What Went Right: Empire

Long ago, the network television empire had been doomed to fall. The beasts of cable and streaming had destroyed almost all of its forces, destroying any and all of its social relavance. But on January 7, 2015, a new band of warriors arose, and when they fought, they made the Empire rise again.

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Yes folks, the critically-loved, ratings smash Empire returns for a second season, and I'm sure many readers, whether ratings gurus or casual television fans, are aware of its success. With an American Idol lead-in, the show almost immediately turned into one of the biggest television phenomenons in years. Beginning with a 3.8 in Adults 18-49, the show took the highest premiere for a new show in the 2014-15 season, and managed to grow from it in Episode 2...and then grow again in Episode 3...and then it grew again...and again...and again! It soon wasn't a show that was changed by the industry, but rather the industry was changed by Empire. But how did that even happen? How did such a niche concept become the biggest TV show since Walking Dead? Was it boredom? Is it witchcraft? Well the best way to look at it is to look at the show, and the world around it, and see what Empire did right.

Gotta Love Dat Diversity!
It's been said that the 2014 season was where minorities finally managed to get some more love and attention, whether it be a starring role, or being part of a predominate cast. And while shows like Jane the Virgin and Fresh Off the Boat helped give attention to Hispanic and Asian actors respectively, it was a smash season for black actors. The success of new shows like Blackish and How to Get Away with Murder, along with the veteran Scandal's continued popularity, this helped give more black actors success in our post-Everybody Hates Chris world. I bring this up, because Empire, as expected, is the peak of success in this diversity push. I bring all of this up because the fact of the matter is that having actors of color gives said people of color more interest in the series. Studies had shown that last season, the biggest shows in African-American viewers were Empire, Scandal, How to Get Away with Murder, and Blackish to name a few. By reaching a potential audience that for years was often ignored, its success can arguably be attributed for that. Of course even then that could be considered a stretch; if that's the case, why didn't shows starring Alfre Woodard or Octavia Spencer earn blockbuster success? Well, perhaps another reason for this is because...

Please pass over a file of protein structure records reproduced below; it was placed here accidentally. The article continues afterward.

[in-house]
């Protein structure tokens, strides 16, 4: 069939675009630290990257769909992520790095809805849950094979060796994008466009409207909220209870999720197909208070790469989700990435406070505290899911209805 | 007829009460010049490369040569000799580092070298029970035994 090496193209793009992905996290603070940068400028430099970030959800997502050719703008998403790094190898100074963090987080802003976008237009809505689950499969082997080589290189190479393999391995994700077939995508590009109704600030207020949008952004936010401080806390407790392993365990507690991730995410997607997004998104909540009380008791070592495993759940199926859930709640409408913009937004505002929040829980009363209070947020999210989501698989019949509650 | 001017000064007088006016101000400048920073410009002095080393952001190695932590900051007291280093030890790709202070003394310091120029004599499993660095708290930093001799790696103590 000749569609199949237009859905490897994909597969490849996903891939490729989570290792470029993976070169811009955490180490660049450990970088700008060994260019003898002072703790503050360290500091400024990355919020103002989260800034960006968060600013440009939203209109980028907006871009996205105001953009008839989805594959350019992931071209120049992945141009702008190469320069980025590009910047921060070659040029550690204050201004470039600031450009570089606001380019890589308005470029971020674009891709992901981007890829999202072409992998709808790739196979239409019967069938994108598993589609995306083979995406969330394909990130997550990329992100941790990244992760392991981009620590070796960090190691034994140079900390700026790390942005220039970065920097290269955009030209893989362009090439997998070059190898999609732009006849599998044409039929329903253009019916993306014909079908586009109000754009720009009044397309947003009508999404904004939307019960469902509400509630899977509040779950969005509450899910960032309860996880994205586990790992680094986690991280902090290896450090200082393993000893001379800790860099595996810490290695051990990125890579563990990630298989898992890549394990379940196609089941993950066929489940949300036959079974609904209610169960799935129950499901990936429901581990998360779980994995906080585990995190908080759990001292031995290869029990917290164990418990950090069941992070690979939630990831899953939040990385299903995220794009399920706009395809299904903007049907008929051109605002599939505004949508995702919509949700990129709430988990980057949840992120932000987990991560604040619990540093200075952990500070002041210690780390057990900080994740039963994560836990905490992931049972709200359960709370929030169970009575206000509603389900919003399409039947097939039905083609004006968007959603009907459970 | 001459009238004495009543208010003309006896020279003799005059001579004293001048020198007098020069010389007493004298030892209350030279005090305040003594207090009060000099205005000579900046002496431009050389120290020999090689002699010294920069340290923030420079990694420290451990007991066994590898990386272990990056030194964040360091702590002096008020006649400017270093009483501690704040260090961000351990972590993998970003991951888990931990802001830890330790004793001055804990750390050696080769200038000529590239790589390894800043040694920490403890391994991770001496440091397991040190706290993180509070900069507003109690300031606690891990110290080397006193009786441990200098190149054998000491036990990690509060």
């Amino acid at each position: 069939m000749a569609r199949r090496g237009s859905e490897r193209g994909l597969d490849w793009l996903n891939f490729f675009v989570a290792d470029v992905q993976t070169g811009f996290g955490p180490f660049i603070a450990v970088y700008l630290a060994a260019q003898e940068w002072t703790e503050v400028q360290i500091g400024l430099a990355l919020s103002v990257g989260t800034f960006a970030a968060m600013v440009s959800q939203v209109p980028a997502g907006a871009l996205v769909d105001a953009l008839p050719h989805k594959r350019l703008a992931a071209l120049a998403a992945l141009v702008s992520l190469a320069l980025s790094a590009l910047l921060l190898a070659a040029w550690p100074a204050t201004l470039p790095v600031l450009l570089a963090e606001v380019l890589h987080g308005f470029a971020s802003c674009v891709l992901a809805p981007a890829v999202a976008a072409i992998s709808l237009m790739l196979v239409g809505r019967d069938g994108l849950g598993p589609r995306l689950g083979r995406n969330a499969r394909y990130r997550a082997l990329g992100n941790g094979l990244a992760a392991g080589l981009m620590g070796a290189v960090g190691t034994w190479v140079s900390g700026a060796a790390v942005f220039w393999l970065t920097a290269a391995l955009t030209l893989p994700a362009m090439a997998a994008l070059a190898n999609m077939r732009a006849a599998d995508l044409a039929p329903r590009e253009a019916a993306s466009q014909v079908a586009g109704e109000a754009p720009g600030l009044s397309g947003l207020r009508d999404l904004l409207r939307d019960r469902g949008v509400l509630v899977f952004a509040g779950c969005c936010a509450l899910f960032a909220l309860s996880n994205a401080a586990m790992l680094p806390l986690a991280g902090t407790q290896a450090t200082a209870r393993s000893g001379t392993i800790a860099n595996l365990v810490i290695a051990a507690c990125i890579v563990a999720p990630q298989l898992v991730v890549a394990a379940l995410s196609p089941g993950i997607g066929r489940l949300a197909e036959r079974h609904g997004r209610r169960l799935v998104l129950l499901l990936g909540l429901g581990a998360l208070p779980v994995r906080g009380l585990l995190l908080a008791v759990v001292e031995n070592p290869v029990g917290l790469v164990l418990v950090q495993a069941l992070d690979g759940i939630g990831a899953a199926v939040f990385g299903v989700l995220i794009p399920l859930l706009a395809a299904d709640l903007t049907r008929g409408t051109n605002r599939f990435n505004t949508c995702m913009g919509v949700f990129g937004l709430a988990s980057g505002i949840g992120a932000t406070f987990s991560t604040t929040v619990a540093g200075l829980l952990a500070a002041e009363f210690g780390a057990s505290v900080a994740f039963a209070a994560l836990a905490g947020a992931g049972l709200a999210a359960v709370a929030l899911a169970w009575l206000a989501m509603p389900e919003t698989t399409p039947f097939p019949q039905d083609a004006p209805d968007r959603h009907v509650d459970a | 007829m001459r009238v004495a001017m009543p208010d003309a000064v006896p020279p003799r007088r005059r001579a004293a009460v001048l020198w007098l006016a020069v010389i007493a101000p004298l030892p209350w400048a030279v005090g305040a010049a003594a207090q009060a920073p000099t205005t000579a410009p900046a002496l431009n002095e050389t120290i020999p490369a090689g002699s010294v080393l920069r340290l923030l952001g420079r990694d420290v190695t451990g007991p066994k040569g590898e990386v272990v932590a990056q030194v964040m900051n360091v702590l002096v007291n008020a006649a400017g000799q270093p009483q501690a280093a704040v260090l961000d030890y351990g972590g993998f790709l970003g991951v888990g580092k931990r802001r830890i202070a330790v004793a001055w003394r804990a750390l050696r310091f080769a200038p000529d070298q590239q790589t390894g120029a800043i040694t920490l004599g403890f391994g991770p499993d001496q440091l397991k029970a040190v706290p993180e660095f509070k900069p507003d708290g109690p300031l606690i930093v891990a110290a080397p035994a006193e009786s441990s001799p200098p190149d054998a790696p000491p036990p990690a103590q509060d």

In my opinion, the most important part of a show's premiere success is how well you advertise it. Not only heavy promotion, but strong, memorable promotion that would make people say to themselves "oh yeah, I'm definitely going to see that". And in that case, it was rather impressive. I often am wary of the idea of appealing to everyone, as it often leads to being confusing in ads and appealing to no one in the end. However, the marketing team for Empire played it relatively smart. While Empire did get promotion on PPV boxing and football to get males interested in the murder, business espionage, and strong male character elements, as well as promotions in movie theaters, flights, and Fox's sister cable networks, it was aware to give attention mainly to the female demographics. There not only was extensive ads throughout TV, even blurring into places like Bravo and VH1, but even going grassroots, with jewelry, shoes, and even Black Friday shopping bags, all putting the name on the street. Of course it was also helped by extensive promotion throughout November and December, and premiering in a week where television viewers are more likely watching. Add on the starpower of Taraji P. Henson and Terrence Howard, and you're set for a strong premiere. But while this explains its premiere, how do you explain its growth?